Drucker writes this in his book The Ecological Vission as the work of the Social Ecologist. This theme comes up regularly in many of his books including the latest, Management, Revised Edition. The idea is to focus on what has already happened and use that as a way to forecast the impact of those changes. I think this is such a powerful tool if well implemented.
If social ecology is a discipline, it not only has its own subject matter. It also has its own work-atleast for me. But it is easier to say what is work is not than to be specific about what it consists of.
I am often called a “futurist”. But if there is one thing I am not-one thing a social ecologis must not be-it is a “futurist”. IN the first place it is futile to try to foresee the future. This is not given to mortal man. And the idea that ignorance and uncertainity become vision by being put into a computer is not a particularly intelligent one. One problem is that the things the most brilliant and most successful predictor never predicts are always the things that are more important than the things he does predict. Futurists, always measure their batting average by how many things that they have preducted came true. They never count how many of the important things that came true they did not predict.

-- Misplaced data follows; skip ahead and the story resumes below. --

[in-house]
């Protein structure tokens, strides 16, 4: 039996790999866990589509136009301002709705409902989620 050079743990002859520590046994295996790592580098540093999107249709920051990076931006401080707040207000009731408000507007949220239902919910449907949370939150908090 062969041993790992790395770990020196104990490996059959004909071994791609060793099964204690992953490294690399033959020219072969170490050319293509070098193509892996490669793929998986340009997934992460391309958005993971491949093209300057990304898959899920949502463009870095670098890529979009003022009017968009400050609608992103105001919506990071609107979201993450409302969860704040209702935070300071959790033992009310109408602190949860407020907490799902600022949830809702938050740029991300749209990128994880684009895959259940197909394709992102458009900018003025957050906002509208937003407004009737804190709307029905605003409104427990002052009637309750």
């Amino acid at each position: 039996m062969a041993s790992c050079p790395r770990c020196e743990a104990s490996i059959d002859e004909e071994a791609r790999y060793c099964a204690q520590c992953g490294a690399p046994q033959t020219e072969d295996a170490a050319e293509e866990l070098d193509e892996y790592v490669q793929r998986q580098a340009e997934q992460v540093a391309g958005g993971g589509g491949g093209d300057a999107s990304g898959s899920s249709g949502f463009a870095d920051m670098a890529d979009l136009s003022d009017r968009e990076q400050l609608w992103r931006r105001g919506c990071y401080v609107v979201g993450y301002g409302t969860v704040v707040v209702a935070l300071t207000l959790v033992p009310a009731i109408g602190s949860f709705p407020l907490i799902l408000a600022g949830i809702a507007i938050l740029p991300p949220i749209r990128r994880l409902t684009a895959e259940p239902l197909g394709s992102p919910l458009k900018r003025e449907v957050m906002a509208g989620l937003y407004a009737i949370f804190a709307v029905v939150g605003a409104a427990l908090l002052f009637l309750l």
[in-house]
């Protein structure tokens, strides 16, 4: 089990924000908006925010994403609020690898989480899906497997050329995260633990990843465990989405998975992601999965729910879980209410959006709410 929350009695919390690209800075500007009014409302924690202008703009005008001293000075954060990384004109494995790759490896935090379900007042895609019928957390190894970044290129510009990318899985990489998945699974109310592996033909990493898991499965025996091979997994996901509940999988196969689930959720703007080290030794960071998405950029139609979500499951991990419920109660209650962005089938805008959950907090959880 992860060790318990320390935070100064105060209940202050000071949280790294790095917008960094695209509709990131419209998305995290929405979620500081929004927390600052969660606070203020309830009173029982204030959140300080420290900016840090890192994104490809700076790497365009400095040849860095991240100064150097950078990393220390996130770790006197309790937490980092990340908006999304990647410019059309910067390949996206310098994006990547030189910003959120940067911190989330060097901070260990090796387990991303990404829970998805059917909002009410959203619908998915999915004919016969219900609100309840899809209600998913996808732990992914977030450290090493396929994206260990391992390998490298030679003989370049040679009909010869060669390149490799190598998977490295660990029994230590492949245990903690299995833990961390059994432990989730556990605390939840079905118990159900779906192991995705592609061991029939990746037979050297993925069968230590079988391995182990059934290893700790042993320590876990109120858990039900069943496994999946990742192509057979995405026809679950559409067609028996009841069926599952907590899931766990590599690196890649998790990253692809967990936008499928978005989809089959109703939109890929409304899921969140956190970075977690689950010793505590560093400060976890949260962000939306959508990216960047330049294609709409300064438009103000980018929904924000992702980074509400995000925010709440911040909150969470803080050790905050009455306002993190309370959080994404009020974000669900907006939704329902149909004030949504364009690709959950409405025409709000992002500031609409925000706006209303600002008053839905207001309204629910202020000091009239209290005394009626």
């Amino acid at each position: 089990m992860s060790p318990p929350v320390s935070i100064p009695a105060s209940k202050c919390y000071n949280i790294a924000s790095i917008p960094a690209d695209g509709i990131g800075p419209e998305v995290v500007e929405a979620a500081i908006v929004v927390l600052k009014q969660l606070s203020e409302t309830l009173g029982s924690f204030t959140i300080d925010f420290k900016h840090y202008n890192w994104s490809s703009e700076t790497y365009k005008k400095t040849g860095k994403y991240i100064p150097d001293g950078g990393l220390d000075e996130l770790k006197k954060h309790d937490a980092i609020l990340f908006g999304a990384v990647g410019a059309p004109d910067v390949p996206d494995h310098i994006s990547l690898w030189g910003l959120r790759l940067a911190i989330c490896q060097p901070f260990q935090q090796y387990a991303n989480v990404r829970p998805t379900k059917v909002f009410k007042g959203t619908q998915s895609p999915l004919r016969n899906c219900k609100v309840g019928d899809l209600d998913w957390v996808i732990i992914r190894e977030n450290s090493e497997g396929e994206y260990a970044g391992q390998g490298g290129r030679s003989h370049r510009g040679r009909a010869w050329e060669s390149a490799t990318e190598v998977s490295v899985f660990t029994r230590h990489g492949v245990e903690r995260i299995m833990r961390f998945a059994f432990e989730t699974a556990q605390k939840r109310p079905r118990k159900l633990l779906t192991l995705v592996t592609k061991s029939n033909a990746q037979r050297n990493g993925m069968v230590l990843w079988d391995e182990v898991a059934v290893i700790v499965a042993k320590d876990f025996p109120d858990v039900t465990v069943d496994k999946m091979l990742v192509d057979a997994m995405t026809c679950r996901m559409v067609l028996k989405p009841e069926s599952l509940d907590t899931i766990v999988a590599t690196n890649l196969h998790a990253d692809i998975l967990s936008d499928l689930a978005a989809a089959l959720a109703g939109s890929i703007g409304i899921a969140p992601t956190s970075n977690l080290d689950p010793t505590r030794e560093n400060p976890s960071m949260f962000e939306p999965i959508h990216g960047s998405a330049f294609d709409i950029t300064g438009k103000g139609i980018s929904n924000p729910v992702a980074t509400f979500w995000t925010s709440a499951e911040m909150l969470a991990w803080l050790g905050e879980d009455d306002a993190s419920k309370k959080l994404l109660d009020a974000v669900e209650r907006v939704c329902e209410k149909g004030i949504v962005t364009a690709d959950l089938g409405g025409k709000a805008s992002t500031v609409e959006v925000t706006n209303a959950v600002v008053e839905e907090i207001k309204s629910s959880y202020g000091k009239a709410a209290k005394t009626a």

A good example is the most successful futurist in recorded history, the Frech science fiction write Jules Verne (1828-1905). Most of the technologies he predicted have come true. But he-probably quite unconsciously-assumed that society and econmy would remain what they were around 1870-and the changes in society and economy have, of course, been atleast as important as the new inventions.
But also, and more important, the work of the social ecologist is to identify the changes that have already happened. The important challenge in society, economy, politics is to exploit the changes that have already occurred and to use them as opportunities. The important thing is to identify the “Future That Has Already Happenned” – the tentative title of another book which I did not write, a book which was intended to develop the methodlogy for perceiving and analyzing these changes which had happened-and irreversibly so-but which had not yet had an impact, and were indeed not yet generally seen.